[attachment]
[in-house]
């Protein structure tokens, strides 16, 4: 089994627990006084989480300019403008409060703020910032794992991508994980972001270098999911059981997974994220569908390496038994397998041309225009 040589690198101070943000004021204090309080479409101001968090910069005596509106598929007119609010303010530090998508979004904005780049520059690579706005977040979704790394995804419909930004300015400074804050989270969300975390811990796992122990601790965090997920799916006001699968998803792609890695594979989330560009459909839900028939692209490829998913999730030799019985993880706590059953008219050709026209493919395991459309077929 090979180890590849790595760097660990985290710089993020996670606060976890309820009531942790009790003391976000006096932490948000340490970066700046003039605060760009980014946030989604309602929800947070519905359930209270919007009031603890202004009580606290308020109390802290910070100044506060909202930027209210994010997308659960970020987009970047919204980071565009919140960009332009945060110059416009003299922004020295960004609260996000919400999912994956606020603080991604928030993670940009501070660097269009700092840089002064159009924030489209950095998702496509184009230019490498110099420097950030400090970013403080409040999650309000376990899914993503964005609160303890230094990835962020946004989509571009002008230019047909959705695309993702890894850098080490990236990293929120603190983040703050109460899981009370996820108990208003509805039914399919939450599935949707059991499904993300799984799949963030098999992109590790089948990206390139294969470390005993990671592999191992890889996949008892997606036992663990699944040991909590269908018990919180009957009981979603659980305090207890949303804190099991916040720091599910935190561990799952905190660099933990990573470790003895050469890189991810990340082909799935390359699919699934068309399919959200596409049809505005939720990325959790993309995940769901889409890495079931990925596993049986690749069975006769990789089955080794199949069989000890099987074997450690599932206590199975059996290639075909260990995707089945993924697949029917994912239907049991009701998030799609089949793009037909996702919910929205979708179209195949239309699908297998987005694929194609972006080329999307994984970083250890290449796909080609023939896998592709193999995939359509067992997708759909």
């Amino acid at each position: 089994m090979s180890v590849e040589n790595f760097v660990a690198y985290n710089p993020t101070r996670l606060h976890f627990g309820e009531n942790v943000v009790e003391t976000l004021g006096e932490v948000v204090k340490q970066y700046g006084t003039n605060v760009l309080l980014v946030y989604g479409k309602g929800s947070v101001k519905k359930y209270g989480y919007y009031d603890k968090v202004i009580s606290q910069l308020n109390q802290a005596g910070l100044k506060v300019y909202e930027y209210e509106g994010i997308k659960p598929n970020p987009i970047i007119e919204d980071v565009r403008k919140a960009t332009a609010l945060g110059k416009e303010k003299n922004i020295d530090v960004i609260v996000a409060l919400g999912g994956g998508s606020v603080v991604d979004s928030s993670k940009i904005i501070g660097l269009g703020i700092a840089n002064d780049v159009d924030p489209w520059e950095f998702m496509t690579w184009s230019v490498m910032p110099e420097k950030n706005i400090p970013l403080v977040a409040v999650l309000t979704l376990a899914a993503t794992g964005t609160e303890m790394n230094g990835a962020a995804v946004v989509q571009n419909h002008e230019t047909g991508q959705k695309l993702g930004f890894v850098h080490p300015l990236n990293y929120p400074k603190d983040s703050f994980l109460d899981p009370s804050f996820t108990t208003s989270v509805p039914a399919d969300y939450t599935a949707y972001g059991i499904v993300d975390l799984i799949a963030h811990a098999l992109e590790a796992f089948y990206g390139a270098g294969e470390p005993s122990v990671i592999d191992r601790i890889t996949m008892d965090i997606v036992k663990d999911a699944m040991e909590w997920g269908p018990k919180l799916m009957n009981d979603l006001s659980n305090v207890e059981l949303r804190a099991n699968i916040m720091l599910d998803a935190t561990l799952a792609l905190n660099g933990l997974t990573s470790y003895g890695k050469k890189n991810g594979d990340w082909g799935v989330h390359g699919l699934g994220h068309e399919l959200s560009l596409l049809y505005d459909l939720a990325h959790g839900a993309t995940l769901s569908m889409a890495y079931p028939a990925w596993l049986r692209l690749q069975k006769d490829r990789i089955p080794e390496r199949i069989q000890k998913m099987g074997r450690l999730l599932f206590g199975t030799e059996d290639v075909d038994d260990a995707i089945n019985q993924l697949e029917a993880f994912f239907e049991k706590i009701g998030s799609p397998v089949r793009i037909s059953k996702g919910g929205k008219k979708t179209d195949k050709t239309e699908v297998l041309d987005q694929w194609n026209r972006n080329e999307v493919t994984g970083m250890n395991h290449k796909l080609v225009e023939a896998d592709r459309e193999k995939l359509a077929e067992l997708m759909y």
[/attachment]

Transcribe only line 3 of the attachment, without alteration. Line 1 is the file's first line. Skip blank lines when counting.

């Amino acid at each position: 089994m090979s180890v590849e040589n790595f760097v660990a690198y985290n710089p993020t101070r996670l606060h976890f627990g309820e009531n942790v943000v009790e003391t976000l004021g006096e932490v948000v204090k340490q970066y700046g006084t003039n605060v760009l309080l980014v946030y989604g479409k309602g929800s947070v101001k519905k359930y209270g989480y919007y009031d603890k968090v202004i009580s606290q910069l308020n109390q802290a005596g910070l100044k506060v300019y909202e930027y209210e509106g994010i997308k659960p598929n970020p987009i970047i007119e919204d980071v565009r403008k919140a960009t332009a609010l945060g110059k416009e303010k003299n922004i020295d530090v960004i609260v996000a409060l919400g999912g994956g998508s606020v603080v991604d979004s928030s993670k940009i904005i501070g660097l269009g703020i700092a840089n002064d780049v159009d924030p489209w520059e950095f998702m496509t690579w184009s230019v490498m910032p110099e420097k950030n706005i400090p970013l403080v977040a409040v999650l309000t979704l376990a899914a993503t794992g964005t609160e303890m790394n230094g990835a962020a995804v946004v989509q571009n419909h002008e230019t047909g991508q959705k695309l993702g930004f890894v850098h080490p300015l990236n990293y929120p400074k603190d983040s703050f994980l109460d899981p009370s804050f996820t108990t208003s989270v509805p039914a399919d969300y939450t599935a949707y972001g059991i499904v993300d975390l799984i799949a963030h811990a098999l992109e590790a796992f089948y990206g390139a270098g294969e470390p005993s122990v990671i592999d191992r601790i890889t996949m008892d965090i997606v036992k663990d999911a699944m040991e909590w997920g269908p018990k919180l799916m009957n009981d979603l006001s659980n305090v207890e059981l949303r804190a099991n699968i916040m720091l599910d998803a935190t561990l799952a792609l905190n660099g933990l997974t990573s470790y003895g890695k050469k890189n991810g594979d990340w082909g799935v989330h390359g699919l699934g994220h068309e399919l959200s560009l596409l049809y505005d459909l939720a990325h959790g839900a993309t995940l769901s569908m889409a890495y079931p028939a990925w596993l049986r692209l690749q069975k006769d490829r990789i089955p080794e390496r199949i069989q000890k998913m099987g074997r450690l999730l599932f206590g199975t030799e059996d290639v075909d038994d260990a995707i089945n019985q993924l697949e029917a993880f994912f239907e049991k706590i009701g998030s799609p397998v089949r793009i037909s059953k996702g919910g929205k008219k979708t179209d195949k050709t239309e699908v297998l041309d987005q694929w194609n026209r972006n080329e999307v493919t994984g970083m250890n395991h290449k796909l080609v225009e023939a896998d592709r459309e193999k995939l359509a077929e067992l997708m759909y």